Many stories to tell in the first 50 years of the BC Building Trades

By Jim Sinclair

On June 2, 1967, leaders representing more than 40,000 B.C. construction unions met to formally accept the charter creating the B.C. and Yukon Territory Building Trades Council. It was the culmination of years of discussion during which time unions kept coming to the same conclusion–we’re better off together than when we are divided. The first annual convention of the council was held in October of the same year at the Blue Boy Hotel in South Vancouver. More than 120 delegates were present to endorse founding president Don O’Reilly and lay the foundation for the battles that construction workers would face. For 50 years, the council has been the recognized voice of construction workers in British Columbia.

Two years later, and in response to this development, more than 500 unionized construction companies formed the Construction Labour Relations Association, and the stage was set for years of tough bargaining, strikes, and lockouts.

Through ups and downs in the industry, the council continued to fight for the rights of construction workers to a fair wage and safe working conditions. It’s been a dramatic history, full of solidarity and struggle, but also division and difficult times.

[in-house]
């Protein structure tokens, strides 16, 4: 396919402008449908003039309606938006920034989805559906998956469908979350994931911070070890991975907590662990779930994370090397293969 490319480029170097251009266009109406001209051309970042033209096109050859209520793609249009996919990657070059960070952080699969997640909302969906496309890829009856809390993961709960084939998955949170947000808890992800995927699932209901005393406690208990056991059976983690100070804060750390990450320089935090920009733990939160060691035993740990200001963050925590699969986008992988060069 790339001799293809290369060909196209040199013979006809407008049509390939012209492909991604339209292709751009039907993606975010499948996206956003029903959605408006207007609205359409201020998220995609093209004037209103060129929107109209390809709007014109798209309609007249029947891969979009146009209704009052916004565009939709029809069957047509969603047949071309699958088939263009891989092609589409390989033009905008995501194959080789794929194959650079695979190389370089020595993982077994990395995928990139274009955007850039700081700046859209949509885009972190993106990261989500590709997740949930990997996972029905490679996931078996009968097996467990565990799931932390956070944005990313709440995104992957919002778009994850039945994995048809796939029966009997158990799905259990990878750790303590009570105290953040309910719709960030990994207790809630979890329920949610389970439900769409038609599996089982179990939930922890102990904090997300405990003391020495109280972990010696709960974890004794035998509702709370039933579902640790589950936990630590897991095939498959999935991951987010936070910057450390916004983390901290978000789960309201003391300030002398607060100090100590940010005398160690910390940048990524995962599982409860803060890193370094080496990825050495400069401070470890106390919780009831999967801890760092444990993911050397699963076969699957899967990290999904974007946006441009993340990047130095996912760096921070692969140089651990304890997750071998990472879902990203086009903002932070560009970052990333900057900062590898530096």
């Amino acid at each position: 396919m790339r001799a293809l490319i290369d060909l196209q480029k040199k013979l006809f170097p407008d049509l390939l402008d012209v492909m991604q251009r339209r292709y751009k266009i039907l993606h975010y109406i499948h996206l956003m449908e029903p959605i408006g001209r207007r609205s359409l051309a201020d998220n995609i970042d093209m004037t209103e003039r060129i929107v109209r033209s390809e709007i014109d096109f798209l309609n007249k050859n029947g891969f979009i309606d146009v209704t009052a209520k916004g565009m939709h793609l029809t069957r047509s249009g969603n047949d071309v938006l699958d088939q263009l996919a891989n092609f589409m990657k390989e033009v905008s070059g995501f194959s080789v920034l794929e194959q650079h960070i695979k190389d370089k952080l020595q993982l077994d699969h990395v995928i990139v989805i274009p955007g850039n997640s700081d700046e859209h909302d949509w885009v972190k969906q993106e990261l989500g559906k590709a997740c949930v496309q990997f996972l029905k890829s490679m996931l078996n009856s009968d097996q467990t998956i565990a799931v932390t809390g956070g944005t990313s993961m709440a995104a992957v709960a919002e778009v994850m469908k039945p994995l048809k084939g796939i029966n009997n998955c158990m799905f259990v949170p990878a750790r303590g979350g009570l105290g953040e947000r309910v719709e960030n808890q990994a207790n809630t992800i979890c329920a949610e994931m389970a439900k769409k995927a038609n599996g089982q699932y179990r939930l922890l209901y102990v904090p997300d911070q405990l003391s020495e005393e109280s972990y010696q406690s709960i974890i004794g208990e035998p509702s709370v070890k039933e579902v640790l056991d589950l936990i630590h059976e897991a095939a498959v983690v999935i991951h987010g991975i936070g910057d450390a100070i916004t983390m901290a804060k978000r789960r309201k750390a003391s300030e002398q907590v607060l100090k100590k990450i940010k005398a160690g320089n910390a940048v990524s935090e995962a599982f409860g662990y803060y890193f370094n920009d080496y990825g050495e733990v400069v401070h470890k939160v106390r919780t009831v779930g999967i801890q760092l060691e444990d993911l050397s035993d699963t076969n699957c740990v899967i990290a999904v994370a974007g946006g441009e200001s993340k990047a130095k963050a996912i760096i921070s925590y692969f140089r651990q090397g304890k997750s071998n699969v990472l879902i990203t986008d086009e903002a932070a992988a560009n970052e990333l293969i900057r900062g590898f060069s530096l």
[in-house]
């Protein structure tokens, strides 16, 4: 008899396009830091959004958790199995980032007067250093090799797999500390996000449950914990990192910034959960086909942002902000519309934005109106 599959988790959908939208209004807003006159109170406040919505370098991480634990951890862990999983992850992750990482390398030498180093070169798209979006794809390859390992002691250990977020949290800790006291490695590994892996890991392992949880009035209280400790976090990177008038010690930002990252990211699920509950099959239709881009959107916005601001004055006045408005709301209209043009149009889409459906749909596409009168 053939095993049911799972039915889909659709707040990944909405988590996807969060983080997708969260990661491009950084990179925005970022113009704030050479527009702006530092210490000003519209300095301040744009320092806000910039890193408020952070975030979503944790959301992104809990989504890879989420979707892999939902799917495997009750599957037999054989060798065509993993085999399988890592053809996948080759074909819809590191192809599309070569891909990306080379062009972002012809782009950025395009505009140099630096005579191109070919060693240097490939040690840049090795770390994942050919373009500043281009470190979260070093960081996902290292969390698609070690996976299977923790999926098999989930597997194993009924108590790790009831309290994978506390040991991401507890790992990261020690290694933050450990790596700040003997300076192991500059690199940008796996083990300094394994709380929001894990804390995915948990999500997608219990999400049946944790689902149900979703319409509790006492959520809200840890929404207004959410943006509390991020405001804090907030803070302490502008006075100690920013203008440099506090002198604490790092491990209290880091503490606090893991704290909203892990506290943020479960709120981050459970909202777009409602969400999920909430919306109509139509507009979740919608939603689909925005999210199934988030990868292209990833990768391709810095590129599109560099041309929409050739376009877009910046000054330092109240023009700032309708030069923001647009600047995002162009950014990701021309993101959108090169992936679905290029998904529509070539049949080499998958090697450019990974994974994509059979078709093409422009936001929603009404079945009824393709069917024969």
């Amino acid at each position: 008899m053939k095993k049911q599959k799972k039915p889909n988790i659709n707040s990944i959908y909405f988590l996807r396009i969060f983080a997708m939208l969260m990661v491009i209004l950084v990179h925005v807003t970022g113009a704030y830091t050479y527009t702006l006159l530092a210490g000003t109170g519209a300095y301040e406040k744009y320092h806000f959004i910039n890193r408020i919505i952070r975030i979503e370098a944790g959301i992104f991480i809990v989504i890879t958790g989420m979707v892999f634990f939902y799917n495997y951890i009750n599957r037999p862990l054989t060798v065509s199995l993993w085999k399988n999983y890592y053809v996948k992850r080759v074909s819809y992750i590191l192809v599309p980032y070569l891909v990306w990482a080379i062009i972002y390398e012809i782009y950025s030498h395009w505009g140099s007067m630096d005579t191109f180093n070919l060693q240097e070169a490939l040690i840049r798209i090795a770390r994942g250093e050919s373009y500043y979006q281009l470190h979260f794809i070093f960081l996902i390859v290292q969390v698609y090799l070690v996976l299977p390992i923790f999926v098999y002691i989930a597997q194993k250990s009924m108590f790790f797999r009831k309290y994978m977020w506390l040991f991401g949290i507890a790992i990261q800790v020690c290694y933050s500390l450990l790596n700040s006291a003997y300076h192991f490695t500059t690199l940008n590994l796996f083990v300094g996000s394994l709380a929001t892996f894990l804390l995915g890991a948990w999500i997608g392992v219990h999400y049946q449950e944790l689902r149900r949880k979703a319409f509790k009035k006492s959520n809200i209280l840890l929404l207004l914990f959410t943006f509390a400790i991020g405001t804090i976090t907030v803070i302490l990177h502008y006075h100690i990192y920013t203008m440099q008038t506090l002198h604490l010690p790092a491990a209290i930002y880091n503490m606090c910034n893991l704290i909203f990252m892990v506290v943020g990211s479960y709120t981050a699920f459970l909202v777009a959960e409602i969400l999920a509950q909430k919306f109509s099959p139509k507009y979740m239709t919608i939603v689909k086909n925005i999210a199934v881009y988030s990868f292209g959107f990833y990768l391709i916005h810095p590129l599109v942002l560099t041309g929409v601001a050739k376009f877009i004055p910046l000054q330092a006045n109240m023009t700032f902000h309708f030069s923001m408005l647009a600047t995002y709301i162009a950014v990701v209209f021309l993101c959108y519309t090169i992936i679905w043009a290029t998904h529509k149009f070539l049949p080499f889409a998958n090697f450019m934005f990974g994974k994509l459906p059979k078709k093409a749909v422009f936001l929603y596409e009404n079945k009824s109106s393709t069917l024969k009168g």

For nearly the entire time, the council and its member unions have been in a battle for survival with well-organized and well-funded groups such as the Independent Contractors and Businesses Association (ICBA) who, more often than not, had the government in their corner as well.

Despite the challenges, enormous victories were won over the years, including good pensions and benefits, safer workplaces, decent camp accommodations, the best apprenticeship programs in the country, and a jurisdictional assignment plan that ended most of the infighting between unions.

B.C. and Yukon Territory Building Trades Council Executive Director Tom Sigurdson

“There’s no question it’s been an uphill battle to maintain and improve conditions for construction workers but there can be no doubt the decent conditions that we do enjoy are the direct result of unions sticking together to fight for all construction workers,” said Executive Director Tom Sigurdson. “We have a lot to celebrate and it’s important for us to take some time to do this and to honour those who sacrificed and fought so hard to enable us to have what we have today.”

More details of the celebrations will be carried in future issues.

A 50th anniversary celebration is planned for October, and the council has contracted Jim Sinclair, the former president of the B.C. Federation of Labour, to produce a book capturing the history of the B.C. Building Trades. Sinclair, who is a journalist by trade, is aiming to have the book finished and printed in time for the anniversary dinner in October. A committee of executive officers will oversee the book and the celebrations.